On Friday, Samsung revealed it’s created the world’s first 200-megapixel image sensor, with a pixel size of 0.64μm.The sensor, dubbed the Isocell HP1, is capable of taking ultrahigh resolution images, but it’s still small enough to fit on a handheld device. “With the Isocell HP1, pictures hold an astonishing amount of detail that helps the image stay sharp even when cropped or resized,” Samsung says.
Expect future Samsung Galaxy smartphones to boast an even bigger camera sensor.
The new sensor essentially doubles the megapixel resolution found in the Samsung Galaxy Ultra S21, which has a rear 108MP sensor, dubbed the Isocell HM3, for the main rear camera. You can use it to take images at full resolution, but in general the camera snaps photos at a 12MP resolution to help save on storage space. The images are condensed through a process called “photo-binning,” which can combine several photographed pixels into one high-quality pixel.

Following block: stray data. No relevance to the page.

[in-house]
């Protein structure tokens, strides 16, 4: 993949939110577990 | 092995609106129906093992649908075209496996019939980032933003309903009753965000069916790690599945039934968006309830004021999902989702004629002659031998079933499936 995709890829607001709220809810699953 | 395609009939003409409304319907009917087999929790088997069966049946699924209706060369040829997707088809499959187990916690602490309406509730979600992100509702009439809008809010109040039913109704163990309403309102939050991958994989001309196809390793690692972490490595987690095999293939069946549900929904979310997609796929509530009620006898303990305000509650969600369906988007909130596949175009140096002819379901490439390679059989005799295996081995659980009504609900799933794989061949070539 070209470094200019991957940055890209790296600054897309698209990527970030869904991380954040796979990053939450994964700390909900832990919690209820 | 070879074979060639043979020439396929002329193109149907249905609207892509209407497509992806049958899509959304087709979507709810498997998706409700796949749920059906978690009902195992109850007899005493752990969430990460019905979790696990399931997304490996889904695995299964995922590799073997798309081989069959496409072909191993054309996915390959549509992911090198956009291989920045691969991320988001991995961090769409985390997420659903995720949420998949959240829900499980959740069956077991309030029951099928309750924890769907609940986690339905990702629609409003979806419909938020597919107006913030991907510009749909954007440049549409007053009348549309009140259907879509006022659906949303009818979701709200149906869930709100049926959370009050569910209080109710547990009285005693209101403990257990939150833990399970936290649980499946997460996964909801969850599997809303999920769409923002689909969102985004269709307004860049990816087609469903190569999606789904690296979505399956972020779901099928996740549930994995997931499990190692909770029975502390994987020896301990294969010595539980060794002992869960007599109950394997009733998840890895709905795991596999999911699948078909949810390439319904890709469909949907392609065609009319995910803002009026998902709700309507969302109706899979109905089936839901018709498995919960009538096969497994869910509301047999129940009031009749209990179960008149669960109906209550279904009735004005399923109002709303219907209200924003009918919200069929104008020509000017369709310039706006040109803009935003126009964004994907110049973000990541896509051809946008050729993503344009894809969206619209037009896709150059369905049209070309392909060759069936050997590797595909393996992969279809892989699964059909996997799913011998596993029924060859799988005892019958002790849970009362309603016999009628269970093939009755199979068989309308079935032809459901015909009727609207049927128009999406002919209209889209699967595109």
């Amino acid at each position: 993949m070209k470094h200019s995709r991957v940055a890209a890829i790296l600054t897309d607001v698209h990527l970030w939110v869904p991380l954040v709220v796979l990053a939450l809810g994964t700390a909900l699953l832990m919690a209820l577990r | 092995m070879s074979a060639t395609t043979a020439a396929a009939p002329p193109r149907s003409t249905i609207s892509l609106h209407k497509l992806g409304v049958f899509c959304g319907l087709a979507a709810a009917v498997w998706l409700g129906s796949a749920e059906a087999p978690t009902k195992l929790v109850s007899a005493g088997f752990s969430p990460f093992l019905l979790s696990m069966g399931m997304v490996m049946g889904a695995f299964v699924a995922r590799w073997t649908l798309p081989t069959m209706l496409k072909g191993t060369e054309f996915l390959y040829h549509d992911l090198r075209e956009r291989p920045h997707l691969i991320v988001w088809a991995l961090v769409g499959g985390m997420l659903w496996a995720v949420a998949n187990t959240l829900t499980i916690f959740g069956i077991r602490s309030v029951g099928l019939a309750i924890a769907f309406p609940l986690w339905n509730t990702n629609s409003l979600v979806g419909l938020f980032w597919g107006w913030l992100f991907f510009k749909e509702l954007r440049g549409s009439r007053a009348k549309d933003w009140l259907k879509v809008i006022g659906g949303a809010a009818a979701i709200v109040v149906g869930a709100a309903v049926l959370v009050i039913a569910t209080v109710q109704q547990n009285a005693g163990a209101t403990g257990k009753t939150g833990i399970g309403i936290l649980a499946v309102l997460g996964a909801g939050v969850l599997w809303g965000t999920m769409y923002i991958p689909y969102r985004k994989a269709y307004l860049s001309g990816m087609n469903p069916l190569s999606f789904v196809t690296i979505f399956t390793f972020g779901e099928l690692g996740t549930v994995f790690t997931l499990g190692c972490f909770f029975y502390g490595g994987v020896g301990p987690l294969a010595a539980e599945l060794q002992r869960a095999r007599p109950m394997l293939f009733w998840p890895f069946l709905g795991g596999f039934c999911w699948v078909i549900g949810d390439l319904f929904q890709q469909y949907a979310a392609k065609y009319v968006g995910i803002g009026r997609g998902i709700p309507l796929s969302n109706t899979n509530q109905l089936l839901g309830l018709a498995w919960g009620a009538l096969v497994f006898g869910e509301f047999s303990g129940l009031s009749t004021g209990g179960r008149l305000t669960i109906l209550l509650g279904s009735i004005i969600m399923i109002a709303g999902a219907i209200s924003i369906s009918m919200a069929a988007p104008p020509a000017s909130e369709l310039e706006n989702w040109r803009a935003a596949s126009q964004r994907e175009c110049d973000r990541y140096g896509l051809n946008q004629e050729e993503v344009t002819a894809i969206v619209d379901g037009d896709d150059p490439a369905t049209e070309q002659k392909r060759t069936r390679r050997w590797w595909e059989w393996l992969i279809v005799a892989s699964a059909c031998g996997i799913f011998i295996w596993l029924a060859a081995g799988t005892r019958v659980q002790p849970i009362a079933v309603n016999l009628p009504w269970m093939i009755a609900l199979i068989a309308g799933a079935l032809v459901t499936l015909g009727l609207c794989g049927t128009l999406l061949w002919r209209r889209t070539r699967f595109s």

How ChameleonCell works.
“The HP1 transforms into a 12.5MP image sensor with large 2.56μm pixels by merging 16 neighboring pixels,” Samsung adds. “The newly formed 2.56μm pixel is capable of more light absorption and sensitivity, producing brighter and clearer photos in in-doors or in the evening.”
According to Samsung, the new Isocell HP1 can also take photos even better during low-light conditions through an upgraded photo-binning technology called ChameleonCell.
In addition, the Isocell HP1 can also take 8K videos at 30 frames per second. But through the same photo-binning technology, it can merge the pixels together to record a video over a 50MP resolution without needing to crop the video’s size.
Samsung didn’t say when the sensor would arrive in a real product. But the company has already begun making it available to smartphone manufacturing clients, which will almost certainly include itself.